The following tips can guide you and your child’s teachers to a good educational experience:

  • Insist on specific and measurable goals for your child’s IEP (Individualized Education Program). Involve your child in the process.

  • Develop strong relationships with educational professionals. Keep it friendly, not adversarial.

  • Stay informed about educational laws, your district’s policies, and your child’s progress. Know your options.

  • Visit your child’s classroom to confirm that it’s an effective learning environment. It should have distinct areas for different subjects, comfortable lighting, good ventilation, appropriate noise level, and right-sized furniture, and the teacher should be approachable and fair.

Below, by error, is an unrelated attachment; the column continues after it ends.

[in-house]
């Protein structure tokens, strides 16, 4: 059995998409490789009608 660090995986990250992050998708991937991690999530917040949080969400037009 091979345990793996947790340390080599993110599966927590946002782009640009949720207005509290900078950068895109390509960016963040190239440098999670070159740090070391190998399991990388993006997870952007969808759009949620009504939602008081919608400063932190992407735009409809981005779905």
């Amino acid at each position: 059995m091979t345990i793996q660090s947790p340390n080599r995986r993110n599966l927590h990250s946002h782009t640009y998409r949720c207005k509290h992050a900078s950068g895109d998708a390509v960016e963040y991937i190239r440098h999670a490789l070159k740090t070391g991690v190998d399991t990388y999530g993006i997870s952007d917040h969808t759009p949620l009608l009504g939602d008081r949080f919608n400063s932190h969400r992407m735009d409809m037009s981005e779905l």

• Support your child at home by reinforcing what educators are teaching at school. Develop your child’s strengths; don’t just remediate.

  • If possible, get at least 25 hours a week of early intervention before age 3.

How to Prepare for Emergencies with an Autistic Loved One

For many people with autism any disruption of their routine is overwhelming, and a real emergency situation is enough to throw anyone off-balance. So, if you have a loved one with autism, it pays to prepare as best you can before an emergency arises. Use the following tips to prepare your autistic loved one and your whole family:

  • Consider attaching an identification sticker to the door or window of an autistic person’s home to prepare a person coming in to help.

  • Create or purchase a medical alert tag, bracelet, or other notification that identifies a person with autism.

  • Network with relatives, friends, and others to establish a web of contacts for assistance if needed.

  • Register the person on the autism spectrum with the community 911 service as a person with a disability.